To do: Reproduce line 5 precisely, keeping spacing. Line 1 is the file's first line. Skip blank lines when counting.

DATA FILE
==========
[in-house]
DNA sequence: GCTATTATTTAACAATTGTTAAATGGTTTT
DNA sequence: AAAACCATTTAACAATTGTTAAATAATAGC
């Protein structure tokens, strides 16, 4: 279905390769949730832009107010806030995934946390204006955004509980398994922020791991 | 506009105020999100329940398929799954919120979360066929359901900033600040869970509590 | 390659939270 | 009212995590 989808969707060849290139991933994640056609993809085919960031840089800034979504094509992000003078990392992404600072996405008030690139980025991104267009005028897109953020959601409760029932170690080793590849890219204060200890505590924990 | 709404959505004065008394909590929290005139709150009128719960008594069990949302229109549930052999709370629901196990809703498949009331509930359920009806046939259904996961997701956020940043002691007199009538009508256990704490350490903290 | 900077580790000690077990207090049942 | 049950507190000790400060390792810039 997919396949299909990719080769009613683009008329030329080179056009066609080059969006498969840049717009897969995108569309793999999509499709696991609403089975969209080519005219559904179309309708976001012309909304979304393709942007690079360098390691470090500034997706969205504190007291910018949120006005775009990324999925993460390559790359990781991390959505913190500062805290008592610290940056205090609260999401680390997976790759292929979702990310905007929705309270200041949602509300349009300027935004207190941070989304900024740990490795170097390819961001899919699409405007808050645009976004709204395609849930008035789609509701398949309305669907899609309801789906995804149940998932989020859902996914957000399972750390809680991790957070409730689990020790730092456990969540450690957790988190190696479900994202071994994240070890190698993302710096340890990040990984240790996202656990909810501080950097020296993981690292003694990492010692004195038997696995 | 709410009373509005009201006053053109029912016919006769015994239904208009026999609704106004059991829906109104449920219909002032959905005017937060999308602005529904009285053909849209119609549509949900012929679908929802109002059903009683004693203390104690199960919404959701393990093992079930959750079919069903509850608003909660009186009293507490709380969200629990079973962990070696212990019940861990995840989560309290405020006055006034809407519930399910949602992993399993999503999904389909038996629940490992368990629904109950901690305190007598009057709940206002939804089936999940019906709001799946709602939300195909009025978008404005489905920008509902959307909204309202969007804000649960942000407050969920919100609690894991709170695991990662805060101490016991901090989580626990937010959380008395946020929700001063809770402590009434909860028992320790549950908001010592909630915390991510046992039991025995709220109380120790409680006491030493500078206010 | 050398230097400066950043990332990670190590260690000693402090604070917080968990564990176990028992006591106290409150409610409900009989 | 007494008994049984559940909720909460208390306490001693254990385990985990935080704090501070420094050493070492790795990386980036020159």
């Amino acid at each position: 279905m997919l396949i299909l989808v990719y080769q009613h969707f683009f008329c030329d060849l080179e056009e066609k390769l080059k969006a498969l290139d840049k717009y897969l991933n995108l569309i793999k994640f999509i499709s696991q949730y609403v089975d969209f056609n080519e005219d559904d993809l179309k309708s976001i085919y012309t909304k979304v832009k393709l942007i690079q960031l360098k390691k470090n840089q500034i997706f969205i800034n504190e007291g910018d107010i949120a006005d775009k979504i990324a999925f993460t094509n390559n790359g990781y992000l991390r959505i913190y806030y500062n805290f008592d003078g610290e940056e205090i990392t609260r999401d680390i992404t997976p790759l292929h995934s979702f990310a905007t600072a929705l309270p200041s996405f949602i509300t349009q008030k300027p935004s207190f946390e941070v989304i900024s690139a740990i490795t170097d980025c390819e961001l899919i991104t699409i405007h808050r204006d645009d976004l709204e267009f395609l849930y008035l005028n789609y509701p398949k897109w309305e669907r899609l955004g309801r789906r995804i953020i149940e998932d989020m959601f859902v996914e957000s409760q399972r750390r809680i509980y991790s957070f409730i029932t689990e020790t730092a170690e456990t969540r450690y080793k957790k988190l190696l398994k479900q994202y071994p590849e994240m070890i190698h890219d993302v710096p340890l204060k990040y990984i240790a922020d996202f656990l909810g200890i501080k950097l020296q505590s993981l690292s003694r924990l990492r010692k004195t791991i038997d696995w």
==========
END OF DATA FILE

């Amino acid at each position: 279905m997919l396949i299909l989808v990719y080769q009613h969707f683009f008329c030329d060849l080179e056009e066609k390769l080059k969006a498969l290139d840049k717009y897969l991933n995108l569309i793999k994640f999509i499709s696991q949730y609403v089975d969209f056609n080519e005219d559904d993809l179309k309708s976001i085919y012309t909304k979304v832009k393709l942007i690079q960031l360098k390691k470090n840089q500034i997706f969205i800034n504190e007291g910018d107010i949120a006005d775009k979504i990324a999925f993460t094509n390559n790359g990781y992000l991390r959505i913190y806030y500062n805290f008592d003078g610290e940056e205090i990392t609260r999401d680390i992404t997976p790759l292929h995934s979702f990310a905007t600072a929705l309270p200041s996405f949602i509300t349009q008030k300027p935004s207190f946390e941070v989304i900024s690139a740990i490795t170097d980025c390819e961001l899919i991104t699409i405007h808050r204006d645009d976004l709204e267009f395609l849930y008035l005028n789609y509701p398949k897109w309305e669907r899609l955004g309801r789906r995804i953020i149940e998932d989020m959601f859902v996914e957000s409760q399972r750390r809680i509980y991790s957070f409730i029932t689990e020790t730092a170690e456990t969540r450690y080793k957790k988190l190696l398994k479900q994202y071994p590849e994240m070890i190698h890219d993302v710096p340890l204060k990040y990984i240790a922020d996202f656990l909810g200890i501080k950097l020296q505590s993981l690292s003694r924990l990492r010692k004195t791991i038997d696995w």